United States Attorney Jenny A. Durkan
Western District of Washington
SOUTHWEST WASHINGTON DEVELOPER SENTENCED FOR ILLEGALLY FILLING WETLANDS
Defendant Filled Critical Wetlands in Effort to Ink Deal for Equestrian Center
PHILIP A. SMITH, 53, of Chehalis, Washington, was sentenced this morning in U.S. District Court in Tacoma to three years of probation to include four months of home confinement with electronic monitoring, 100 hours of community service and $20,000 in restitution payable to the Environmental Protection Agency for investigative costs for damaging approximately 98 acres of wetlands in southwest Washington. SMITH used mechanized land clearing equipment in an effort to prepare the site for future commercial development. The admitted conduct violated the Clean Water Act prohibition on discharging pollutants into waters of the United States without first obtaining a permit.
“Mr. Smith deliberately ignored the laws that protect wetlands. His actions were egregious enough to spark a criminal investigation, resulting in a guilty plea and today’s sentencing. It’s important to us that the property is restored and everyone understands that individuals who destroy our natural resources are held accountable,” said Ted Sturdevant, Director of the Washington State Department of Ecology.
“Mr. Smith gambled and lost,” said Tyler Amon, Special Agent-in-Charge for EPA's Criminal Investigation Division in Seattle. “Unfortunately he was destroying valuable forested wetlands in the process. We will vigorously pursue and prosecute anyone who unlawfully damages natural resources for personal gain.”
On September 20, 2010, SMITH admitted in his plea agreement to knowingly engaging in land clearing activities that included excavating wetlands and stream channels and redepositing or discharging the excavated materials into waters of the United States. The activities occurred on property he owned near Winlock, Washington. SMITH’s land clearing operations spanned a period of over two years, beginning in August 2005 and concluding in October 2007 when inspectors discovered the illegal activity. In early 2008, the Environmental Protection Agency issued an order to SMITH requiring him to restore the wetlands. He did not comply with the order and a separate civil case was filed requiring restoration of the damaged wetlands. The civil case is being handled separately from the criminal case.
According to records in the case, 65 percent of the 190 acres SMITH owned near Winlock were covered in wetlands and small streams that drain into Lacamas Creek. The creek flows into the Cowlitz River and ultimately empties into the Columbia River. The wetlands at issue cannot be filled without a permit from the U.S. Army Corps of Engineers. Neither SMITH nor anyone associated with the property ever applied for the required permit. In all, 98 acres of wetlands were cleared and disturbed between 2005 and 2007. While SMITH had a permit to log part of the property, he had no state or federal permits to disturb the wetlands.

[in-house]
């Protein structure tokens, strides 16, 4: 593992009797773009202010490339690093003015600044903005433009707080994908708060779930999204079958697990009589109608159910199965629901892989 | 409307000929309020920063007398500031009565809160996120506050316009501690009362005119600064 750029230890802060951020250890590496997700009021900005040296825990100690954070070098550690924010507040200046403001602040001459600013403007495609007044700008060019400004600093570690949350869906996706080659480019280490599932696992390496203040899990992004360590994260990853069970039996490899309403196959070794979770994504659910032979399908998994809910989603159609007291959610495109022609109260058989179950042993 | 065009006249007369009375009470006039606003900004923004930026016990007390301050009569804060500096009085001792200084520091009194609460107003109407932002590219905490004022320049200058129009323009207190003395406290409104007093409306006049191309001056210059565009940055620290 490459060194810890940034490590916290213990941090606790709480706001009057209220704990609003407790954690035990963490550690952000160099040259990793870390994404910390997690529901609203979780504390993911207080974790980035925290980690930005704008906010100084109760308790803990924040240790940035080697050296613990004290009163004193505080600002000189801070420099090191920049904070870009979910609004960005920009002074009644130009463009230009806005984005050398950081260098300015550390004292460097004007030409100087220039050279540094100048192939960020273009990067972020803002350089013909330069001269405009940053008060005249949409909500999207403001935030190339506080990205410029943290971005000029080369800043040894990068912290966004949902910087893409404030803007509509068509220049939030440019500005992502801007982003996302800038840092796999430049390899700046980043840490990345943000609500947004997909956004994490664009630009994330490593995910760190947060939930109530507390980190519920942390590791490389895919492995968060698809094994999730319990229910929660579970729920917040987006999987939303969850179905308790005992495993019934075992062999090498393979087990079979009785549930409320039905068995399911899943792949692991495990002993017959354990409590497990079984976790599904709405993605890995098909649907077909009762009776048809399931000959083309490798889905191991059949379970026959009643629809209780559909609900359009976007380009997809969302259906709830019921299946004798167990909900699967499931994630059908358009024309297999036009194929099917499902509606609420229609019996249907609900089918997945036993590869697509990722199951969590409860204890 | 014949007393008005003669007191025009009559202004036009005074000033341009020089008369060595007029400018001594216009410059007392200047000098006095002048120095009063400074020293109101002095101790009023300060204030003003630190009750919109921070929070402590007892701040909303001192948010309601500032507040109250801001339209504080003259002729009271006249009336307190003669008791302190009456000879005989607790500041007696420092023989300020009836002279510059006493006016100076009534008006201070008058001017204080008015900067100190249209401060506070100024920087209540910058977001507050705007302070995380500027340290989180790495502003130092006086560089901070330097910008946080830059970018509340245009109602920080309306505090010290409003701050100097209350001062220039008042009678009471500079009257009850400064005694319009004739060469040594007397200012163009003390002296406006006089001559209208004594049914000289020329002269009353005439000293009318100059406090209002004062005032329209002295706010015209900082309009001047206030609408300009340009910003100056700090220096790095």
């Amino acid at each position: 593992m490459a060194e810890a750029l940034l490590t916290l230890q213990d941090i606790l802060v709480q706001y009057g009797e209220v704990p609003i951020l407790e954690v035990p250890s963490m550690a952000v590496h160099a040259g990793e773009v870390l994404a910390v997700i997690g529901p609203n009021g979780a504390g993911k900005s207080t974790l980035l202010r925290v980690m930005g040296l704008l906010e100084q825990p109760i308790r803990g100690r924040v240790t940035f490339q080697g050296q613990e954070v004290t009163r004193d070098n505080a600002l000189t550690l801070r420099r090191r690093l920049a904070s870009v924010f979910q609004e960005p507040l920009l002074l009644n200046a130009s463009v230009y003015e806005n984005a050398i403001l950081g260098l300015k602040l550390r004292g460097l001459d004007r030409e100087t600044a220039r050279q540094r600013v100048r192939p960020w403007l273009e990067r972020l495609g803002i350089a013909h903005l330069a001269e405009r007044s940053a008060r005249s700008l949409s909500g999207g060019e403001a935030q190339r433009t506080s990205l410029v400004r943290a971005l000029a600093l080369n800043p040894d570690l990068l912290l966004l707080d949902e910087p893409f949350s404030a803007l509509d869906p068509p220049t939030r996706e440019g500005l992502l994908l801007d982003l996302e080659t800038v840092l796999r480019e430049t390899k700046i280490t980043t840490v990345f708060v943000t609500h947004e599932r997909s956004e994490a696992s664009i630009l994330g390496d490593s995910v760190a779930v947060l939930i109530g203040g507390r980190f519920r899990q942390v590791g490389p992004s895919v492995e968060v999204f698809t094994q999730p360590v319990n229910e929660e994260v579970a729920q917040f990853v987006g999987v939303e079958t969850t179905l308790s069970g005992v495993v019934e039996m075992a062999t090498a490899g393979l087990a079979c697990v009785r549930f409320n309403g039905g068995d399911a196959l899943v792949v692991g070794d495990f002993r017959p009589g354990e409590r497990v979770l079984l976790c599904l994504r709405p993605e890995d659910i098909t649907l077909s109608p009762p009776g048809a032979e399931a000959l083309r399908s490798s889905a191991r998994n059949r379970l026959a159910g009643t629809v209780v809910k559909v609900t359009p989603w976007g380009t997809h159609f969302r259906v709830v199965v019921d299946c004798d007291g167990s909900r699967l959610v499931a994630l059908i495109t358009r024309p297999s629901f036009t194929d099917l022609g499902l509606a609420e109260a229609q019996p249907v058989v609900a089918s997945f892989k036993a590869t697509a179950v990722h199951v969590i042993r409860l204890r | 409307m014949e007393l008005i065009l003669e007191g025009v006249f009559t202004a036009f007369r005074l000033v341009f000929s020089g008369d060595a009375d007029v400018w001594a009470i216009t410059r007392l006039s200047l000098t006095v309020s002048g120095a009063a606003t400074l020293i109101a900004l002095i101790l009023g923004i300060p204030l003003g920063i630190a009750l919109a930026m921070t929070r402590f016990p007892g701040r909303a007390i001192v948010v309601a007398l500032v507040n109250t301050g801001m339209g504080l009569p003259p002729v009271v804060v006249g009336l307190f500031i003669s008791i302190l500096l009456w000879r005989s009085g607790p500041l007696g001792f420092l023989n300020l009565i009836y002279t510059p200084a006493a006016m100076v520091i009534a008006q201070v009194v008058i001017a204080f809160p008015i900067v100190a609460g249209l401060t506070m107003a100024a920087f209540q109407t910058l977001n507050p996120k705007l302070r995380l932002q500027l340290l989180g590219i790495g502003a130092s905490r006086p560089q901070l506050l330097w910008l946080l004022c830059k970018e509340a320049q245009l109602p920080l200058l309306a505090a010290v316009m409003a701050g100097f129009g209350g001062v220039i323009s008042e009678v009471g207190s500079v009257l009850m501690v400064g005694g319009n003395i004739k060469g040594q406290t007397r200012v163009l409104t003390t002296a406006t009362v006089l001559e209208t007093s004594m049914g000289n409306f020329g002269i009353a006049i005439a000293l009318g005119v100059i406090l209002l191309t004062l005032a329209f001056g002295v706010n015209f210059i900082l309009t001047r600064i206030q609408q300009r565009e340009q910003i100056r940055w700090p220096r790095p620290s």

In 2007, SMITH had sought to strike a deal with the Southwest Washington Regional Equestrian Center to build a $70 million facility on the site. After being fined by the Washington State Department of Ecology for filling the wetlands, the deal fell through.
In his sentencing request for a prison term, Assistant United States Attorney Jim Oesterle noted that SMITH was well aware of the wetlands requirements, having run afoul of the same laws in 1998 on a different parcel of property. “In 1998 (SMITH) was notified by the Corps that he illegally filled wetlands without obtaining a permit. The Corps’ failed efforts to conclude their enforcement action does not diminish the significance of Mr. Smith’s prior encounter with the wetlands regulations and permitting requirements. He undertook the widespread land clearing operations in this case with full knowledge of what was required. He deliberately chose to ignore those requirements, likely hoping that the Corps would either never discover his new violations or merely impose limited corrective actions and a nominal fine. Mr. Smith mis-calculated the government’s enforcement interests in this case. Rather than simply seek voluntary compliance as was sought in 1998, the government pursued criminal sanctions,” Mr. Oesterle wrote in his sentencing memo.
The case was investigated by the Environmental Protection Agency (EPA), the U.S. Army Corps of Engineers, and the Washington State Department of Ecology.
The case is being prosecuted by Assistant United States Attorney Jim Oesterle who heads the U.S. Attorney’s Office working group on environmental crimes.